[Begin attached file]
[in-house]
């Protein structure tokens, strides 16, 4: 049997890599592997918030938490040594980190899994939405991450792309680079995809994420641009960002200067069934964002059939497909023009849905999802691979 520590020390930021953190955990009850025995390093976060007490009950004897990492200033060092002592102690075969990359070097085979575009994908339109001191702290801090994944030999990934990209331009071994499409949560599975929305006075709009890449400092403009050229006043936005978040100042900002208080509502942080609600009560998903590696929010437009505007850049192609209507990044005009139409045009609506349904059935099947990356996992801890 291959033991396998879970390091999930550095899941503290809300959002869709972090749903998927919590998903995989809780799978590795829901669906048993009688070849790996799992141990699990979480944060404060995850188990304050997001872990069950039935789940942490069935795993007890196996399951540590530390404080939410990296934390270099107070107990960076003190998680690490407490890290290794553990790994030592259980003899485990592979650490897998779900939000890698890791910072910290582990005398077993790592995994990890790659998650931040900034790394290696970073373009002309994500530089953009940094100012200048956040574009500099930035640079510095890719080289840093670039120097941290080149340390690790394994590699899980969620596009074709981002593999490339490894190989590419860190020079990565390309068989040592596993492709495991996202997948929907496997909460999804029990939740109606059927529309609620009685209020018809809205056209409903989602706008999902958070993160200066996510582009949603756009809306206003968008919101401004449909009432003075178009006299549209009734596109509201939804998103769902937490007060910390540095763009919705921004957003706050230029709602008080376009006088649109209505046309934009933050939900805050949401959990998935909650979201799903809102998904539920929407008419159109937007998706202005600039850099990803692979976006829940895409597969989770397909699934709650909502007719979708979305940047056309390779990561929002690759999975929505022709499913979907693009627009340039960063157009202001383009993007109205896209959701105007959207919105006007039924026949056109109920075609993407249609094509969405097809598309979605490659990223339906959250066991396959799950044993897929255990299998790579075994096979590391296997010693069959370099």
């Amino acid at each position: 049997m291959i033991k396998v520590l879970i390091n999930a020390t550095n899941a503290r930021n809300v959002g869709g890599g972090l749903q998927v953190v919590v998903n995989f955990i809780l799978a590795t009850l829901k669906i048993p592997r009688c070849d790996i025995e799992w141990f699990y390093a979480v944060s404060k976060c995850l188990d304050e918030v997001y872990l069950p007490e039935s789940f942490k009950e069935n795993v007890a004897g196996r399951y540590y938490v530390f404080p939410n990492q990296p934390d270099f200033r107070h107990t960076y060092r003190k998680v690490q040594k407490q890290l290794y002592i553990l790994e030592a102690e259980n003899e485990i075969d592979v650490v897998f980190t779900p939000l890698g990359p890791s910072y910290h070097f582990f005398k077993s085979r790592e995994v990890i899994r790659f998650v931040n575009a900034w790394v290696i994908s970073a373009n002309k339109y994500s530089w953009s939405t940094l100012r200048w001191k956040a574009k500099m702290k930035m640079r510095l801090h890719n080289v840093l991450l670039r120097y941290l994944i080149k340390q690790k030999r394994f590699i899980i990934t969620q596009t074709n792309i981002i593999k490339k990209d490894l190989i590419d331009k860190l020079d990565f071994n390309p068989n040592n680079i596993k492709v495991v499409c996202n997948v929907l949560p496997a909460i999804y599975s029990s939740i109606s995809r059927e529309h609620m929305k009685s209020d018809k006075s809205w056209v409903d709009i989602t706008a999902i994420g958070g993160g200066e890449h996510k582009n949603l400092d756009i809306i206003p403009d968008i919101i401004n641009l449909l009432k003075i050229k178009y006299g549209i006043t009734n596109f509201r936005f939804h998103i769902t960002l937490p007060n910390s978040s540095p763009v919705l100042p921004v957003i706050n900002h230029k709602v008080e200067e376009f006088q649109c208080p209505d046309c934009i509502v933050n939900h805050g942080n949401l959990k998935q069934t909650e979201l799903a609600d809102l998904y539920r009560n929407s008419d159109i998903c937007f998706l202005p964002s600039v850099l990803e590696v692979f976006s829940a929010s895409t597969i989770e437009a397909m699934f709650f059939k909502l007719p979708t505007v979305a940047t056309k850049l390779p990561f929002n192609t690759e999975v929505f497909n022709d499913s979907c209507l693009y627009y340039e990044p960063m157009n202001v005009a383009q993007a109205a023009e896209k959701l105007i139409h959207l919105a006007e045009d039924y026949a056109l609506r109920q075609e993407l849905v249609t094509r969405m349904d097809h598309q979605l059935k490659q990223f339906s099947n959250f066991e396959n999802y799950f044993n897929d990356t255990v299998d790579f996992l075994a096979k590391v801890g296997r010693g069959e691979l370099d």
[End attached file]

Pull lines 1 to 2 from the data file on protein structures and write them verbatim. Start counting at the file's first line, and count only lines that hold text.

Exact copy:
[in-house]
């Protein structure tokens, strides 16, 4: 049997890599592997918030938490040594980190899994939405991450792309680079995809994420641009960002200067069934964002059939497909023009849905999802691979 520590020390930021953190955990009850025995390093976060007490009950004897990492200033060092002592102690075969990359070097085979575009994908339109001191702290801090994944030999990934990209331009071994499409949560599975929305006075709009890449400092403009050229006043936005978040100042900002208080509502942080609600009560998903590696929010437009505007850049192609209507990044005009139409045009609506349904059935099947990356996992801890 291959033991396998879970390091999930550095899941503290809300959002869709972090749903998927919590998903995989809780799978590795829901669906048993009688070849790996799992141990699990979480944060404060995850188990304050997001872990069950039935789940942490069935795993007890196996399951540590530390404080939410990296934390270099107070107990960076003190998680690490407490890290290794553990790994030592259980003899485990592979650490897998779900939000890698890791910072910290582990005398077993790592995994990890790659998650931040900034790394290696970073373009002309994500530089953009940094100012200048956040574009500099930035640079510095890719080289840093670039120097941290080149340390690790394994590699899980969620596009074709981002593999490339490894190989590419860190020079990565390309068989040592596993492709495991996202997948929907496997909460999804029990939740109606059927529309609620009685209020018809809205056209409903989602706008999902958070993160200066996510582009949603756009809306206003968008919101401004449909009432003075178009006299549209009734596109509201939804998103769902937490007060910390540095763009919705921004957003706050230029709602008080376009006088649109209505046309934009933050939900805050949401959990998935909650979201799903809102998904539920929407008419159109937007998706202005600039850099990803692979976006829940895409597969989770397909699934709650909502007719979708979305940047056309390779990561929002690759999975929505022709499913979907693009627009340039960063157009202001383009993007109205896209959701105007959207919105006007039924026949056109109920075609993407249609094509969405097809598309979605490659990223339906959250066991396959799950044993897929255990299998790579075994096979590391296997010693069959370099």